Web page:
That’s heady stuff, but it seems to apply. The theme of perseverance even when the deck is stacked against you came up often. The show commenced with Nashville’s Jelly Roll, who punctuated his working class rhymes with singing that, in its best moments, sounded a bit like a countrified Bill Withers. On “One of Them Days,” he rhymes about the daily annoyances from bosses, girlfriends, parents, bill collectors (and the rap dreams that offer an escape from this crushing reality).
But all of that was a prelude to the main attraction – those Wicked Clowns. Taking the stage just before 11 p.m., ICP kicked off with “Night of the Chainsaw,” and played a 22-song set that was packed with crowd favorites. Unleashing an endless fusillade of Faygo two-liters on the crowd, Violent J and Shaggy 2 Dope show an impressive command of the stage.
The duo was occasionally joined by a half-dozen weirdos in creepy clown or skull masks, dumping bucketloads of Faygo on the crowd. A highlight came near the end of the set, when the members of Da Mafia 6ix joined ICP for a pair of songs form their collaborative side project The Killjoy Club.
A JOYFULLY ANTISOCIAL, CATHARTIC SPECTACLE
By the time we reached the traditional set closer “Bang Pow Boom,” members of all of the opening acts were on the stage, grabbing two-liter bottles of Red Pop and Rock & Rye to help bathe the Juggalos in a syrupy sacrament. (Check out a Spotify playlist of ICP’s set below.)
If it all sounds hokey or antisocial, perhaps it’s because something gets lost in translation. In its live context, it’s clear that the act more theatrical and less sinister than it is portrayed – at its best moments balancing humor and horror like early Alice Cooper. It’s cathartic. It’s a spectacle.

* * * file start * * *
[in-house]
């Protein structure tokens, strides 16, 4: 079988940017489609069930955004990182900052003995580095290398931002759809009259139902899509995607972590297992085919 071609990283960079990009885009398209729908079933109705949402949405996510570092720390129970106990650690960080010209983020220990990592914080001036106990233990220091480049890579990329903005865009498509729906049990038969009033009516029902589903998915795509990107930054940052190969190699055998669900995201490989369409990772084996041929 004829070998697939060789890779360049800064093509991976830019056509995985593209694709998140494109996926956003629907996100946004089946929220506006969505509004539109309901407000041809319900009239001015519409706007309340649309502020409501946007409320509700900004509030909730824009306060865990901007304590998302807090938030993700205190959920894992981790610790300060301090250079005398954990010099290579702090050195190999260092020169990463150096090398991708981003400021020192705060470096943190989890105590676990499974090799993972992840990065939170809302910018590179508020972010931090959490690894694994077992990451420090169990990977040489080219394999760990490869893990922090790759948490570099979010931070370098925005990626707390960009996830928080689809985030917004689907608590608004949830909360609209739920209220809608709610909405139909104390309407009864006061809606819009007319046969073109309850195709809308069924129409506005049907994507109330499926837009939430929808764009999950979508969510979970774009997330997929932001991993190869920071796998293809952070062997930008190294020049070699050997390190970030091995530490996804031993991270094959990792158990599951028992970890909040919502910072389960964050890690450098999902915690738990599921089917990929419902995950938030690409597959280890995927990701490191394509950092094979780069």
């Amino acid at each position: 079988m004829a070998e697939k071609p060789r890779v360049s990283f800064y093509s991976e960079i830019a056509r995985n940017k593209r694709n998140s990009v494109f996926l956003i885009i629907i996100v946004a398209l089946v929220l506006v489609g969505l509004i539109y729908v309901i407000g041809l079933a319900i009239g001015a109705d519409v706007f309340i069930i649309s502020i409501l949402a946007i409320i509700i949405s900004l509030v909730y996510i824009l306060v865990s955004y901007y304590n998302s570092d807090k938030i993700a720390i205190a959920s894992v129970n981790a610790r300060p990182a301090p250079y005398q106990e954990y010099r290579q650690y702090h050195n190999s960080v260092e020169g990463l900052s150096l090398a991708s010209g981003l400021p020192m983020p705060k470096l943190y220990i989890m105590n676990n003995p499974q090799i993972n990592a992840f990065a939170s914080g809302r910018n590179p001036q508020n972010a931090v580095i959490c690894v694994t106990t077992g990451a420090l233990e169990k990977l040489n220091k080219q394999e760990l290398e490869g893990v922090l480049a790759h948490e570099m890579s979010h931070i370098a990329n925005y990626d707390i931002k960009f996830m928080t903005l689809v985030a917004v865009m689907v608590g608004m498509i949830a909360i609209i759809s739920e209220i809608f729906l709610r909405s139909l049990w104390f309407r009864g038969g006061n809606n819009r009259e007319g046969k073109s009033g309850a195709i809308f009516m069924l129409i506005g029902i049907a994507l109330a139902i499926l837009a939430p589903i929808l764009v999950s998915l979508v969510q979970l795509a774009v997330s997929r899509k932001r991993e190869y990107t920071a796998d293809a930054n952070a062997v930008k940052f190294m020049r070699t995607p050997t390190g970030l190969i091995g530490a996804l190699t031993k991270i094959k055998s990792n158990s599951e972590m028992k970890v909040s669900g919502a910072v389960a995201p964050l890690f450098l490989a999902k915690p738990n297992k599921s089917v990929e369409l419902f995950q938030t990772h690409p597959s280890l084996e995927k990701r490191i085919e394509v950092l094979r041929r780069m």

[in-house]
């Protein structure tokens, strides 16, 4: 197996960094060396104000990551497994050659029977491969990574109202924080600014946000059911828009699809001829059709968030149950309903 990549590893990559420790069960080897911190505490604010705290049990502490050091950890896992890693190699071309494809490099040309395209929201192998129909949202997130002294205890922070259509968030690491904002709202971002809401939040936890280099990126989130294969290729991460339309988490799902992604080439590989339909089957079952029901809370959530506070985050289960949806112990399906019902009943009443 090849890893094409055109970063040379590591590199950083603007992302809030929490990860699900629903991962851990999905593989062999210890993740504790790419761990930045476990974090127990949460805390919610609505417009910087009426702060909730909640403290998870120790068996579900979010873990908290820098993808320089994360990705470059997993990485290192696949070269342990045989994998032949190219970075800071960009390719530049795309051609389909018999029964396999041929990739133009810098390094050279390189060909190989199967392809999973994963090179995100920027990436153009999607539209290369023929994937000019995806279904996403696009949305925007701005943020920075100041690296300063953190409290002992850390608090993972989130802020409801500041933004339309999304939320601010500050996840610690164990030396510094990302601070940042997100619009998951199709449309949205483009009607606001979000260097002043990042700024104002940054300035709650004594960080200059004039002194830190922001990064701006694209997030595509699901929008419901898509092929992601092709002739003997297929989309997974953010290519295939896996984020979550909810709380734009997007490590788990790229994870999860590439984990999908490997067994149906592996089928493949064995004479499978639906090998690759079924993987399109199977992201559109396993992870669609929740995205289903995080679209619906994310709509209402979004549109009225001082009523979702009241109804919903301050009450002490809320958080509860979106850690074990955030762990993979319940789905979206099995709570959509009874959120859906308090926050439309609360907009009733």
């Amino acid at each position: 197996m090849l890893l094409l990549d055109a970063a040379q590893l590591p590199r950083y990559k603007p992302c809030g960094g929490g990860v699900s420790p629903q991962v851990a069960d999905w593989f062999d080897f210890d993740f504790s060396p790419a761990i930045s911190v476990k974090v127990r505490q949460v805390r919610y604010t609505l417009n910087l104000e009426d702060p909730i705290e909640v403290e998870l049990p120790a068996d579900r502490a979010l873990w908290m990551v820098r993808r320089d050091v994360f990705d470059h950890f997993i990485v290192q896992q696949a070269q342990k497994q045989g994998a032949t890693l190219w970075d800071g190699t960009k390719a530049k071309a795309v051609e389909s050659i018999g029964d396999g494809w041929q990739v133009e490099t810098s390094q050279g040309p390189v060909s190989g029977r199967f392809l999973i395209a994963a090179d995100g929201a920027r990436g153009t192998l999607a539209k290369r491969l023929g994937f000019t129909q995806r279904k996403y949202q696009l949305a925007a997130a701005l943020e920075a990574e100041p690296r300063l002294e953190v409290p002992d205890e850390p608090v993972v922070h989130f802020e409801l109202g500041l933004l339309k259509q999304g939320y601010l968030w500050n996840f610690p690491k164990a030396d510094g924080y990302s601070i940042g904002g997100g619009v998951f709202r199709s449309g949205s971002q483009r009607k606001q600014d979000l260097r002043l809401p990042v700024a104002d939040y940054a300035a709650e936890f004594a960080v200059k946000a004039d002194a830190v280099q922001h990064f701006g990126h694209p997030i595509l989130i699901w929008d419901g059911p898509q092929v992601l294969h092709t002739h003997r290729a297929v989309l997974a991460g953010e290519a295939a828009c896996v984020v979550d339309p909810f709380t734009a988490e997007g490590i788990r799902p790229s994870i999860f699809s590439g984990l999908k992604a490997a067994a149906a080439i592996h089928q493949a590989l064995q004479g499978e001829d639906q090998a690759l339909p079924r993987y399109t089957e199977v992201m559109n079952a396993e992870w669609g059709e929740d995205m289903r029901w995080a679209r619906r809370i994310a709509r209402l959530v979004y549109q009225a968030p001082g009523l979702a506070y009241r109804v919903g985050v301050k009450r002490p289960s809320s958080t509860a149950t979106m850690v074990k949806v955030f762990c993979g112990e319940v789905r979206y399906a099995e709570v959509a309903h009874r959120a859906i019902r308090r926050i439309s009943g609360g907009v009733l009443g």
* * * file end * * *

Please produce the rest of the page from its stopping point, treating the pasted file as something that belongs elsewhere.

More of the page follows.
In fact, Juggalo culture is a key example of what sociologist Karen Bettez Halnon described as “spectacle as resistance,” in which audience members find an escape from the dreary everyday reality. ICP subculture provides feelings of belonging and acceptance — a space where audience members are not just consumers, but community members.
Ultimately, ICP generates so much interest from journalists and academics because we’re not used to seeing this kind of authenticity in pop culture. I’m nowhere near as interested in the socio-cultural impact of Arcade Fire — and ICP probably wouldn’t disrespect its fans by asking them to please not dress like such slobs before coming to a concert.
Now, if I’m honest, I’ll admit that ICP’s music isn’t really my bag. I’m not a big fan of this genre of rap-rock, and I do have problems with some of the lyrics. Bob Dylan it ain’t.
Yet, I also acknowledge that there’s something going on here, and I don’t know what it is (do I, Mr. Jones?). I’m not going to take the sucker’s way out and talk down to the Juggalos like they’re some interesting primitive tribe to be studied but not respected.
They deserve better.
INSANE CLOWN POSSE: THE LOCAL SPINS PHOTO GALLERY
Photos by Anthony Norkus
(Click on photo to enlarge gallery; disable pop-up blocker if images won’t load)
Copyright 2014, Spins on Music